Based on some further development and feedback I’m going to update last week’s post on how Senate Democratic plans for the budget resolution interact with the prospects for enacting significant tax reform. My core projection is still quite pessimistic, but I think I have a better feel for the legislative dynamics.
Update: During debate on H.R. 8, the New Year’s tax increase law, House Chairman Camp made clear that he will move through the House a bill that is revenue-neutral (after H.R. 8 took effect). This makes a “preconferenced” Baucus-Camp-Hatch bill highly unlikely, and means that any agreement would come only in a conference after the House had passed a revenue-neutral bill. Such a conference report might or might not be revenue-neutral, but at least the first stage of the process would not increase revenues.
Sen. Schumer’s Senate reconciliation for “tax reform” won’t happen.
A couple of friends pointed out that a Senate reconciliation bill can only be produced by the House and Senate passing identical versions of a budget resolution in the form of a conference report. This means that Senator Schumer’s push last week for a 51-vote procedural path to enacting a tax bill can happen only if the Senate Democratic majority reaches an agreement on deficits, debt, and aggregate spending and tax levels with a Republican majority House. This leads me to four obvious conclusions that I missed in last week’s post:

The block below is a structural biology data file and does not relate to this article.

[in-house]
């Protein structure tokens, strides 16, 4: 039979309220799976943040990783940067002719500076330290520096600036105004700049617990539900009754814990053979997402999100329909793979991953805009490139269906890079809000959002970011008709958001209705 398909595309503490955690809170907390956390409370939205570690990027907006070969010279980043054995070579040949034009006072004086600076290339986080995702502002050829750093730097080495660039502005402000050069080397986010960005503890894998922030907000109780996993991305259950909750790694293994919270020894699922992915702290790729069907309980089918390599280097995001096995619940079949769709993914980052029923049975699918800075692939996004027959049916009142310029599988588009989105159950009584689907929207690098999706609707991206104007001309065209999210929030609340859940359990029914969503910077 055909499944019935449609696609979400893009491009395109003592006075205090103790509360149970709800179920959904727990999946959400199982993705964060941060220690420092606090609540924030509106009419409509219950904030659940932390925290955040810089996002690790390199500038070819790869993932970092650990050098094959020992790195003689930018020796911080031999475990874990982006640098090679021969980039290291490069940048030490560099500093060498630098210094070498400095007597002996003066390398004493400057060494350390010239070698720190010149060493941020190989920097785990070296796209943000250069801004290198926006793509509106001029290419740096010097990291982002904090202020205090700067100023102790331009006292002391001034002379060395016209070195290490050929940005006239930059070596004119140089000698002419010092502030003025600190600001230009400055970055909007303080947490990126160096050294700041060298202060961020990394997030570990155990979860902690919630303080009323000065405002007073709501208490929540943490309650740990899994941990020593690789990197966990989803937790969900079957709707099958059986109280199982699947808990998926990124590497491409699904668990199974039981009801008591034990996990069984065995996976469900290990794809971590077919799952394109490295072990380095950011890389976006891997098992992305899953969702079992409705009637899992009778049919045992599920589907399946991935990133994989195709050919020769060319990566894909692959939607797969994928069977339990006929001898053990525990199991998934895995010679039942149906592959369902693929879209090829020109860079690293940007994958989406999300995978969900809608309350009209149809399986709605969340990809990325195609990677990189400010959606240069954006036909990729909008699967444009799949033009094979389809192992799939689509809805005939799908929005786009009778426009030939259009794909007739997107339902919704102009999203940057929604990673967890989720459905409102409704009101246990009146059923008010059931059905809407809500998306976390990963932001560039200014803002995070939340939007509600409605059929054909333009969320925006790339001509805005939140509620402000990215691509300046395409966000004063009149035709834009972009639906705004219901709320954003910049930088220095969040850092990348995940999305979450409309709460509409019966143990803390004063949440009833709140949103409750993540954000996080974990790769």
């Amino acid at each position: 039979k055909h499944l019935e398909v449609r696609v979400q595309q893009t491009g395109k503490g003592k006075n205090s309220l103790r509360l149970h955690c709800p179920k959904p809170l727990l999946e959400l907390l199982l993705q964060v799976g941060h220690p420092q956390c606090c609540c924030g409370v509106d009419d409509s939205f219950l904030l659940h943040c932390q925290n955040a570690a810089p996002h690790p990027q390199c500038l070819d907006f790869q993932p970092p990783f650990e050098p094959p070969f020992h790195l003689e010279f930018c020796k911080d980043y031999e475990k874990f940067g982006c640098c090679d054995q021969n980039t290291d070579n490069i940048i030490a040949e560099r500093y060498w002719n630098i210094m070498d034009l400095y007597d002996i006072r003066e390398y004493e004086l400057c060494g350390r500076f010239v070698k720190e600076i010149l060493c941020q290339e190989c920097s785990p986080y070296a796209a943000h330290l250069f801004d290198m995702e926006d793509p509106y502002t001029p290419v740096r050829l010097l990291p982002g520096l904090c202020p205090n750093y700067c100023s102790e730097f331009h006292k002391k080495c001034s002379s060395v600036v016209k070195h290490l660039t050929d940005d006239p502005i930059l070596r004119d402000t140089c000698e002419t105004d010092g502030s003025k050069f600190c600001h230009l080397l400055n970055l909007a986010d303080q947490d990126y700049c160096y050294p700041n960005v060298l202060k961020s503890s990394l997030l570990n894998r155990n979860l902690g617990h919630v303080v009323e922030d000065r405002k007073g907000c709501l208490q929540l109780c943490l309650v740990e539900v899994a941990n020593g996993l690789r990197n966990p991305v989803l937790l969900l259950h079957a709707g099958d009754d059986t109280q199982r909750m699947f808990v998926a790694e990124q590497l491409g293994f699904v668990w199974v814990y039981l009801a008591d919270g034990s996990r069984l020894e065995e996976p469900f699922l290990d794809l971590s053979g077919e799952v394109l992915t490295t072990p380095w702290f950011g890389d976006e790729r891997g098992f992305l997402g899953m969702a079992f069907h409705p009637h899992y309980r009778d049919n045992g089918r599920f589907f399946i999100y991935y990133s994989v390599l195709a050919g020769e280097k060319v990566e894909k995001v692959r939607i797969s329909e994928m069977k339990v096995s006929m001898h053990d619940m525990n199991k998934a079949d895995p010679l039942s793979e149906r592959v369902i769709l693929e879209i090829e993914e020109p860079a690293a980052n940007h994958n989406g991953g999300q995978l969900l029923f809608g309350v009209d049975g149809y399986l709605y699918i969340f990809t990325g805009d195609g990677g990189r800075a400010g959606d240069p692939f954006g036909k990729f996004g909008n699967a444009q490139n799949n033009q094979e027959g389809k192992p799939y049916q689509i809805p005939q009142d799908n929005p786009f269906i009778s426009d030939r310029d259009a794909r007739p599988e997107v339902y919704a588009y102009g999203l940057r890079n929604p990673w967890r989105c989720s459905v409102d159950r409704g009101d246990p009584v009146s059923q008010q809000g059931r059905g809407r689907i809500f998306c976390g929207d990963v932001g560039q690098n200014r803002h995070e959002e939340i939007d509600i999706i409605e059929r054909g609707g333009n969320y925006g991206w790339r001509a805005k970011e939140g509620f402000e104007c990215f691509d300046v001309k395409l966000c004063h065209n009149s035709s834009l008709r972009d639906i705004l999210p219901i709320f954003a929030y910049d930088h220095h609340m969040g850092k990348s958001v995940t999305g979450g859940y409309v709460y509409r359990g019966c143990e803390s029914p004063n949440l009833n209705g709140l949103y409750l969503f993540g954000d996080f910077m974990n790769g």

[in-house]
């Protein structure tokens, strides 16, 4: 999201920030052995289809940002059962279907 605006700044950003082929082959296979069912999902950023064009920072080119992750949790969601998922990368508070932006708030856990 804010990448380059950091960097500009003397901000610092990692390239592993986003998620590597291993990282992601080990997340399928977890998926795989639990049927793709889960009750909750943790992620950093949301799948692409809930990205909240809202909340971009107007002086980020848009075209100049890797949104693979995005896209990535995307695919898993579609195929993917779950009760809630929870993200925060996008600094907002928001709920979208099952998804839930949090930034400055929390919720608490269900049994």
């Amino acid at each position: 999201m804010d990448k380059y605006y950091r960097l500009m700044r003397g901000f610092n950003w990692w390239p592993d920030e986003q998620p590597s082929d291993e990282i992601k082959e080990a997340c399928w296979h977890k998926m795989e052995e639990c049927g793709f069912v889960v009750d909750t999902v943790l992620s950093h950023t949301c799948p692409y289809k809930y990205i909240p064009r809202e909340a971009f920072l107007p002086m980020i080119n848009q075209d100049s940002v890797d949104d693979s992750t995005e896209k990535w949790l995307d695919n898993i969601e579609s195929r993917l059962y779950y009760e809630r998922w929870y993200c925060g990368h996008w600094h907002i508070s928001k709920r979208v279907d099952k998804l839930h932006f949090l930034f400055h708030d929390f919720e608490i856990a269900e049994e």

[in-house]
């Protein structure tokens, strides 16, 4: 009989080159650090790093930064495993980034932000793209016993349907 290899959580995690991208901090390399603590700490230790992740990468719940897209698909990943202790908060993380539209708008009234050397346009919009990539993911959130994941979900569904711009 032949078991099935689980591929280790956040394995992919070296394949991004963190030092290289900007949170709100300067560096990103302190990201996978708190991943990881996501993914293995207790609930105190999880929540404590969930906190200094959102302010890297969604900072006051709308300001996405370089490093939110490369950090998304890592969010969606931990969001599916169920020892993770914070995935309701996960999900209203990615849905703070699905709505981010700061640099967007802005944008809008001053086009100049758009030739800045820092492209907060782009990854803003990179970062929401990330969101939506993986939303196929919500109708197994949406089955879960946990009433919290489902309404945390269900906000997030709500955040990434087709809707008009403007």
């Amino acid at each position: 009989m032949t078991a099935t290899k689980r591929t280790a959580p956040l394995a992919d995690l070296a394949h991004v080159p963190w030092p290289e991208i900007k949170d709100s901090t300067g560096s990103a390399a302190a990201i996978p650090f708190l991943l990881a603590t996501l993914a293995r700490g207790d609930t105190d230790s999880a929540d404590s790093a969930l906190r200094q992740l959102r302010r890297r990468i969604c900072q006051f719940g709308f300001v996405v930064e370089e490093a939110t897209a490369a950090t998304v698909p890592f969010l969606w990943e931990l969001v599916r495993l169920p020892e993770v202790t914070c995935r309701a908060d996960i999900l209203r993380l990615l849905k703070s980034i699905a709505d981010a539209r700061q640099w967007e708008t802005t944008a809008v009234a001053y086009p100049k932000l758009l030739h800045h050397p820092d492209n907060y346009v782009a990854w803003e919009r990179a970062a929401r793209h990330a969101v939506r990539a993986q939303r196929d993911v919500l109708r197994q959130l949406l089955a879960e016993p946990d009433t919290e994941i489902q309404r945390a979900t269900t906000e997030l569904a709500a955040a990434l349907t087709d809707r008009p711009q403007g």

- Senate Democrats can’t force the Senate to pass a partisan tax bill through reconciliation without House Republican acquiescence on creating the process to do so.
- Even in the unlikely scenario where House Republicans and Senate Democrats agreed to create such a reconciliation “vehicle” for tax reform, they couldn’t do so unless they also agreed on the other components of a budget resolution: deficit and debt levels, spending and tax aggregates, and the aggregate size of changes to major entitlement programs and discretionary spending.
- Therefore, Senator Schumer’s prediction early last week of a 51-vote reconciliation path for Senate passage of “tax reform” has almost no chance of happening.
- And if tax reform is even to pass the Senate it will need bipartisan support. For Chairman Baucus this means he needs Finance Committee Ranking Member Hatch early in the process, and House Ways & Means Committee Chairman Camp after/if the Senate passes a bill.
In support of this, I’d note that in a press conference last Wednesday Senator Schumer did not push the reconciliation idea, instead describing it as something that Chairmen Murray and Baucus would work out. I’ll bet that idea is now dead.
Baucus v. Schumer
I think Sen. Schumer